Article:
The Best Racquetball Racquets

Written by stephanie berger
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The Best Racquetball Racquets
The best racquetball racquet for you depends on your size and skill level. (Stockbyte/Stockbyte/Getty Images)

The best racquetball racquet for you depends on your size and skill level. When shopping for one, you should keep several features in mind, including the racquet's size and shape, weight, grip size and string tension. Racquet prices range from less than $50 to several hundred dollars depending on the brand and features. Beginners can find reasonably priced racquets at most major sporting goods stores, while advanced players can find a larger selection of higher-end racquets at racquet club pro shops. Well-known brands include E-Force, Ektelon, Gearbox, Head, Pro Kennex and Wilson.

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Size and Shape

According to the USA Raquetball rulebook, "the racquet, including bumper guard and all solid parts of the handle, may not exceed 22 inches in length." Although the first racquetball racquets were made of wood, modern versions are made of aluminum, fiberglass, graphite or composite. Also according to the rulebook, "the racquet frame may be any material judged safe." The shape of a racquet's head can be teardrop, quadriform or oversized. Teardrop racquets generally have a larger sweet spot, while quadriform racquets produce more power. Oversized racquets are generally appropriate for beginners.

Weight

The frames of racquetball racquets weigh between 150 and 195 g unstrung. The lighter the frame, the more control you have. Lighter racquets are appropriate for small players or players who have a fast, powerful swing. The heavier the frame, the more power you can generate. Heavier racquets are appropriate for beginners or players that need power to compensate for a slow, weak swing. However, using a racquet that is too heavy for you can be counterproductive, as your arm can fatigue quickly. Experienced players typically use racquets that are are in the middle of the weight range for a combination of both control and power.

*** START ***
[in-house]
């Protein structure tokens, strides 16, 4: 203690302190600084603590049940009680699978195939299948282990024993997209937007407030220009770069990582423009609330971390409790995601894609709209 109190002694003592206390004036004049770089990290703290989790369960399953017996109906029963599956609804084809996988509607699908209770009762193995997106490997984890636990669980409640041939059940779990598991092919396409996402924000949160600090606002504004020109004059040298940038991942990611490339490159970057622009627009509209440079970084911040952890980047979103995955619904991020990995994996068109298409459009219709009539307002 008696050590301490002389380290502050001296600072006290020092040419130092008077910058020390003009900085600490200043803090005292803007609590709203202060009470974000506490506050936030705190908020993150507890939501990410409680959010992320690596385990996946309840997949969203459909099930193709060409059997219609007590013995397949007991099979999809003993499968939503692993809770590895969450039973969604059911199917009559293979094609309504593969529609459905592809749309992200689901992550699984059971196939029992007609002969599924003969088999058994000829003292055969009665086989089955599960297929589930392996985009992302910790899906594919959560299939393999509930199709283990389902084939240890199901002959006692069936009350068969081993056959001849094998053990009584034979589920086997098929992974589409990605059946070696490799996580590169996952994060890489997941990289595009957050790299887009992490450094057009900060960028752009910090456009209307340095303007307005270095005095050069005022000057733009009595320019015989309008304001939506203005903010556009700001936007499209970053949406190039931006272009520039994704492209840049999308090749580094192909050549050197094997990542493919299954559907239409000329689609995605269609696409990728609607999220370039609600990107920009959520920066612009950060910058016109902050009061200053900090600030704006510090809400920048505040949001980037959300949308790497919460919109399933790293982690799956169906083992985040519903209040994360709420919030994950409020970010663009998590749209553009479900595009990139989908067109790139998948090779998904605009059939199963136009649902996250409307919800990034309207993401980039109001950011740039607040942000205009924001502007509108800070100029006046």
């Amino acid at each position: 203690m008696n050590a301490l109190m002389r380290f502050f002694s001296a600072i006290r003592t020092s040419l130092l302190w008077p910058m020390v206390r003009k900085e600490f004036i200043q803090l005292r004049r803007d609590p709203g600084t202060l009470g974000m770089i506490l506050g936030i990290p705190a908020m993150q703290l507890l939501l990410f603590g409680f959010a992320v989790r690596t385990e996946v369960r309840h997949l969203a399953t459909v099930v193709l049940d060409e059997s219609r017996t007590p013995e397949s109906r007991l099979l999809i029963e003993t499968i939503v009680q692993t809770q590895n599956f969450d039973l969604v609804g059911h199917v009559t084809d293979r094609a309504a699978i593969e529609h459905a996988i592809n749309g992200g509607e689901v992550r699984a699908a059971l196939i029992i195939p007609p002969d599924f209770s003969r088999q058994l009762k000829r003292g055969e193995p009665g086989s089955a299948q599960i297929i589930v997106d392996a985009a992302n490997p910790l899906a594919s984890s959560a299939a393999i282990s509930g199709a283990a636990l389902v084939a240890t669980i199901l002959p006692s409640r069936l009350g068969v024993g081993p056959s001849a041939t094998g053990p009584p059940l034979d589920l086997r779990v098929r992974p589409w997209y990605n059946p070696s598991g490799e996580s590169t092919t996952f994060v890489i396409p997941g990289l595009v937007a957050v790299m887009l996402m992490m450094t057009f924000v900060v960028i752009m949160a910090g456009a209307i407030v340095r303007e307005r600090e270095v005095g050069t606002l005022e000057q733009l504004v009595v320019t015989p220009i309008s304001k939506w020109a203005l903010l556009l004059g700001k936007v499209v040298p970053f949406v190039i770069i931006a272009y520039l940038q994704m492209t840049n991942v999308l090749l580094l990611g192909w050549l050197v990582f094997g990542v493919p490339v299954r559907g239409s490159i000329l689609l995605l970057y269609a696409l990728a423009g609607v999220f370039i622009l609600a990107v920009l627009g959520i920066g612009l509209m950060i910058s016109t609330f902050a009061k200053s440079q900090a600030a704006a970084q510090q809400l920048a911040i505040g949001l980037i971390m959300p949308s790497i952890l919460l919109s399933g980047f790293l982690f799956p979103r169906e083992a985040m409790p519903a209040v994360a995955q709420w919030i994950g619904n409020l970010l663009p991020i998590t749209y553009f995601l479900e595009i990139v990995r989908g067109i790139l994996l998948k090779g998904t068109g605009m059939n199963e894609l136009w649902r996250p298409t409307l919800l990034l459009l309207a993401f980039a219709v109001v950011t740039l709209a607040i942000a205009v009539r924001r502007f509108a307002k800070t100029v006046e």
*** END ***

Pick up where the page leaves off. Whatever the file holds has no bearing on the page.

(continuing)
Grip Size

A racquet's grip size affects your speed and power. A smaller grip gives you more wrist snap, which equates to more speed and power. However, if you have large hands, a larger grip may be more comfortable. In the past, there were only two grip sizes: SS (super small) and XS (extra small). However, for the 2010 season, Ektelon has added an SSR (super small rounded) grip size. It is still the super small grip size, but with a more rounded feel. Ektelon now refers to the XS size as SM (small). The USA Raquetball rulebook also specifies that the racquet frame must include a cord that is securely attached to the player's wrist. The cord is typically attached to the base of the racquet's handle.

String Tension

The string tension, or how tight your racquet is strung, affects your power. Generally, a racquet strung at a lower tension with looser strings will produce more power, but render some control. A racquet strung at a higher tension with tighter strings will produce less power but provide more control. String tension is measured in lbs. and generally ranges from 24 to 36 lbs. The thickness of the strings affect the tension. The thicker the strings, the lower the tension; the thinner the strings, the higher the tension. Always refer to the manufacturer's recommendations regarding a racquet's string tension.

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